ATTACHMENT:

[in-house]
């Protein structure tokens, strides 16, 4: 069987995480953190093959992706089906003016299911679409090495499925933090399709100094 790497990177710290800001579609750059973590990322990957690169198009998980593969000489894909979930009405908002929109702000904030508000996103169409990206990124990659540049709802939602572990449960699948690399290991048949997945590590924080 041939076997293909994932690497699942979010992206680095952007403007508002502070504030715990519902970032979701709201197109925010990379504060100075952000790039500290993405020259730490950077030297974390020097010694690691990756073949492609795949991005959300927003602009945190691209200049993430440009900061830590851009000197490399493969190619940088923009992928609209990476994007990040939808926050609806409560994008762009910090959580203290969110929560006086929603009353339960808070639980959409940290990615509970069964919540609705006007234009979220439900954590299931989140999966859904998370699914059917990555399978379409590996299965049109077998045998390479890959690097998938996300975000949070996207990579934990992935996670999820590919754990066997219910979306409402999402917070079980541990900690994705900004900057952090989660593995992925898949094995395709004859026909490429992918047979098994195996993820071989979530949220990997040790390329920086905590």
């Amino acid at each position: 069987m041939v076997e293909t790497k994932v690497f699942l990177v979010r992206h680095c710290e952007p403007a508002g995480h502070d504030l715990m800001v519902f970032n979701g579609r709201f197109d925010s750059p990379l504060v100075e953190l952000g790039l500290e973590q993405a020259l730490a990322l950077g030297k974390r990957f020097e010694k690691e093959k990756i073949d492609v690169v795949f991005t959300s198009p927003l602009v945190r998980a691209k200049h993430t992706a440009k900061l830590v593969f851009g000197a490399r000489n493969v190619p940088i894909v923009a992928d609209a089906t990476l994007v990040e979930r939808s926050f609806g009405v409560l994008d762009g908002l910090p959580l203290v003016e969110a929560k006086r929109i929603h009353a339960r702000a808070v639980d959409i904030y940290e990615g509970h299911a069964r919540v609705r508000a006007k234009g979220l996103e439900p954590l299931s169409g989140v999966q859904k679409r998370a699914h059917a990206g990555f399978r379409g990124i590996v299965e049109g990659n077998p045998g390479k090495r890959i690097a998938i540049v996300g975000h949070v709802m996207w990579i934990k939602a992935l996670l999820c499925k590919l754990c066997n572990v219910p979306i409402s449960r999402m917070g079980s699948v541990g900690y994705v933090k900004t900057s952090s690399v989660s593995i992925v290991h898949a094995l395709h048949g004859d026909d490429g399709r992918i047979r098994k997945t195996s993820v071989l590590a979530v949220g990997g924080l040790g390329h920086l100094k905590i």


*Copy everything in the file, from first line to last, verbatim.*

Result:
[in-house]
């Protein structure tokens, strides 16, 4: 069987995480953190093959992706089906003016299911679409090495499925933090399709100094 790497990177710290800001579609750059973590990322990957690169198009998980593969000489894909979930009405908002929109702000904030508000996103169409990206990124990659540049709802939602572990449960699948690399290991048949997945590590924080 041939076997293909994932690497699942979010992206680095952007403007508002502070504030715990519902970032979701709201197109925010990379504060100075952000790039500290993405020259730490950077030297974390020097010694690691990756073949492609795949991005959300927003602009945190691209200049993430440009900061830590851009000197490399493969190619940088923009992928609209990476994007990040939808926050609806409560994008762009910090959580203290969110929560006086929603009353339960808070639980959409940290990615509970069964919540609705006007234009979220439900954590299931989140999966859904998370699914059917990555399978379409590996299965049109077998045998390479890959690097998938996300975000949070996207990579934990992935996670999820590919754990066997219910979306409402999402917070079980541990900690994705900004900057952090989660593995992925898949094995395709004859026909490429992918047979098994195996993820071989979530949220990997040790390329920086905590």
């Amino acid at each position: 069987m041939v076997e293909t790497k994932v690497f699942l990177v979010r992206h680095c710290e952007p403007a508002g995480h502070d504030l715990m800001v519902f970032n979701g579609r709201f197109d925010s750059p990379l504060v100075e953190l952000g790039l500290e973590q993405a020259l730490a990322l950077g030297k974390r990957f020097e010694k690691e093959k990756i073949d492609v690169v795949f991005t959300s198009p927003l602009v945190r998980a691209k200049h993430t992706a440009k900061l830590v593969f851009g000197a490399r000489n493969v190619p940088i894909v923009a992928d609209a089906t990476l994007v990040e979930r939808s926050f609806g009405v409560l994008d762009g908002l910090p959580l203290v003016e969110a929560k006086r929109i929603h009353a339960r702000a808070v639980d959409i904030y940290e990615g509970h299911a069964r919540v609705r508000a006007k234009g979220l996103e439900p954590l299931s169409g989140v999966q859904k679409r998370a699914h059917a990206g990555f399978r379409g990124i590996v299965e049109g990659n077998p045998g390479k090495r890959i690097a998938i540049v996300g975000h949070v709802m996207w990579i934990k939602a992935l996670l999820c499925k590919l754990c066997n572990v219910p979306i409402s449960r999402m917070g079980s699948v541990g900690y994705v933090k900004t900057s952090s690399v989660s593995i992925v290991h898949a094995l395709h048949g004859d026909d490429g399709r992918i047979r098994k997945t195996s993820v071989l590590a979530v949220g990997g924080l040790g390329h920086l100094k905590i």